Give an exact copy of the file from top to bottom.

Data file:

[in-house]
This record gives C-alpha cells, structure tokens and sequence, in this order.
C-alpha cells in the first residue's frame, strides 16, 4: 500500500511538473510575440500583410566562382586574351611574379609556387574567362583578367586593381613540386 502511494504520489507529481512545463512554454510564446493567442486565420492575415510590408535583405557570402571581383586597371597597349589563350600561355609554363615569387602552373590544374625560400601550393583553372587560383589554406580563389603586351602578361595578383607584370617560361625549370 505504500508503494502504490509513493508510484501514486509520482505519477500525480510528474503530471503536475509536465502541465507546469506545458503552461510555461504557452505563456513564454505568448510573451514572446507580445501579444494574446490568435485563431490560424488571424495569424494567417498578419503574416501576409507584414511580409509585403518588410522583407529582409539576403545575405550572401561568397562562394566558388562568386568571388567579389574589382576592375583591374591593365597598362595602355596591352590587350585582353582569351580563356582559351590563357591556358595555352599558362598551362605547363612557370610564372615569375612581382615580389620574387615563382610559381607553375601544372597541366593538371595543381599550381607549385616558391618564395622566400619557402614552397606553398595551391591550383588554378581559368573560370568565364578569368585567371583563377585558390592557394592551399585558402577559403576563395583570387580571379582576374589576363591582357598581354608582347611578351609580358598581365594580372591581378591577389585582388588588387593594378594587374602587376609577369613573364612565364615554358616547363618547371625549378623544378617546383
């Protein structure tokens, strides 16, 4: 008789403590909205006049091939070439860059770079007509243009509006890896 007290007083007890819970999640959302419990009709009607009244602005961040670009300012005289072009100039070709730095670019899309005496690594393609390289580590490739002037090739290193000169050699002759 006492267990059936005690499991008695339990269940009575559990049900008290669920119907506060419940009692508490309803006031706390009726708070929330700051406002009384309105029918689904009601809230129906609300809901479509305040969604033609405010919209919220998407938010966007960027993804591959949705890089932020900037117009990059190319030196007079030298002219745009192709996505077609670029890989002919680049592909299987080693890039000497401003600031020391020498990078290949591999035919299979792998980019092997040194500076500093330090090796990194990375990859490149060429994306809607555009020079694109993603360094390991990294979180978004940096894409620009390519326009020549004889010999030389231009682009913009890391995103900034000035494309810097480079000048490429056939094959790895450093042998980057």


[in-house]
This record gives C-alpha cells, structure tokens and sequence, in this order.
C-alpha cells in the first residue's frame, strides 16, 4: 500500500511538473510575440500583410566562382586574351611574379609556387574567362583578367586593381613540386 502511494504520489507529481512545463512554454510564446493567442486565420492575415510590408535583405557570402571581383586597371597597349589563350600561355609554363615569387602552373590544374625560400601550393583553372587560383589554406580563389603586351602578361595578383607584370617560361625549370 505504500508503494502504490509513493508510484501514486509520482505519477500525480510528474503530471503536475509536465502541465507546469506545458503552461510555461504557452505563456513564454505568448510573451514572446507580445501579444494574446490568435485563431490560424488571424495569424494567417498578419503574416501576409507584414511580409509585403518588410522583407529582409539576403545575405550572401561568397562562394566558388562568386568571388567579389574589382576592375583591374591593365597598362595602355596591352590587350585582353582569351580563356582559351590563357591556358595555352599558362598551362605547363612557370610564372615569375612581382615580389620574387615563382610559381607553375601544372597541366593538371595543381599550381607549385616558391618564395622566400619557402614552397606553398595551391591550383588554378581559368573560370568565364578569368585567371583563377585558390592557394592551399585558402577559403576563395583570387580571379582576374589576363591582357598581354608582347611578351609580358598581365594580372591581378591577389585582388588588387593594378594587374602587376609577369613573364612565364615554358616547363618547371625549378623544378617546383
């Protein structure tokens, strides 16, 4: 008789403590909205006049091939070439860059770079007509243009509006890896 007290007083007890819970999640959302419990009709009607009244602005961040670009300012005289072009100039070709730095670019899309005496690594393609390289580590490739002037090739290193000169050699002759 006492267990059936005690499991008695339990269940009575559990049900008290669920119907506060419940009692508490309803006031706390009726708070929330700051406002009384309105029918689904009601809230129906609300809901479509305040969604033609405010919209919220998407938010966007960027993804591959949705890089932020900037117009990059190319030196007079030298002219745009192709996505077609670029890989002919680049592909299987080693890039000497401003600031020391020498990078290949591999035919299979792998980019092997040194500076500093330090090796990194990375990859490149060429994306809607555009020079694109993603360094390991990294979180978004940096894409620009390519326009020549004889010999030389231009682009913009890391995103900034000035494309810097480079000048490429056939094959790895450093042998980057």